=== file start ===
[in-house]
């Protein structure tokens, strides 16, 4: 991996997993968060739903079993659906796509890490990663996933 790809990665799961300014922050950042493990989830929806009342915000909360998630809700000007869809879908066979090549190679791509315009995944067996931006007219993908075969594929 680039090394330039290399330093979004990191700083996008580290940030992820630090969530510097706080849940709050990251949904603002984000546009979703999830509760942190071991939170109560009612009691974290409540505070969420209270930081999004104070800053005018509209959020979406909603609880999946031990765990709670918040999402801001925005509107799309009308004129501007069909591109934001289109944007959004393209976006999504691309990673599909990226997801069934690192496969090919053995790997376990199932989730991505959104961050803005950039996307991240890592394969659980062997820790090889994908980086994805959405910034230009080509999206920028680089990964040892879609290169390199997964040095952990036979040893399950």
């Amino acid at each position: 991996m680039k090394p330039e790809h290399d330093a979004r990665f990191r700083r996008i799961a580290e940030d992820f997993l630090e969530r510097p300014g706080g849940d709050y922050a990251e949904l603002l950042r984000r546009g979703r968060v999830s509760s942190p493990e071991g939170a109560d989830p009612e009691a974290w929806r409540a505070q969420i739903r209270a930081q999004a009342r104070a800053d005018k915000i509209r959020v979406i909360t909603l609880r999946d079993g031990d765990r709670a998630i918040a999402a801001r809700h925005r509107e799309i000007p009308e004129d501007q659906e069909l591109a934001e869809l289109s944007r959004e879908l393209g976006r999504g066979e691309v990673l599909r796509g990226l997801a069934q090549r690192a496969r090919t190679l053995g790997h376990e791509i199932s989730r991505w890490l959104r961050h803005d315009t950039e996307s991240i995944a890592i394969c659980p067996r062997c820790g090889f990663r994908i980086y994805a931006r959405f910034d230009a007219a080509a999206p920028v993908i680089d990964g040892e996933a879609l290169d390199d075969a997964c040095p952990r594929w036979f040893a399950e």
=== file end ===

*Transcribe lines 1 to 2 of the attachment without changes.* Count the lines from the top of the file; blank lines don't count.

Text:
[in-house]
């Protein structure tokens, strides 16, 4: 991996997993968060739903079993659906796509890490990663996933 790809990665799961300014922050950042493990989830929806009342915000909360998630809700000007869809879908066979090549190679791509315009995944067996931006007219993908075969594929 680039090394330039290399330093979004990191700083996008580290940030992820630090969530510097706080849940709050990251949904603002984000546009979703999830509760942190071991939170109560009612009691974290409540505070969420209270930081999004104070800053005018509209959020979406909603609880999946031990765990709670918040999402801001925005509107799309009308004129501007069909591109934001289109944007959004393209976006999504691309990673599909990226997801069934690192496969090919053995790997376990199932989730991505959104961050803005950039996307991240890592394969659980062997820790090889994908980086994805959405910034230009080509999206920028680089990964040892879609290169390199997964040095952990036979040893399950």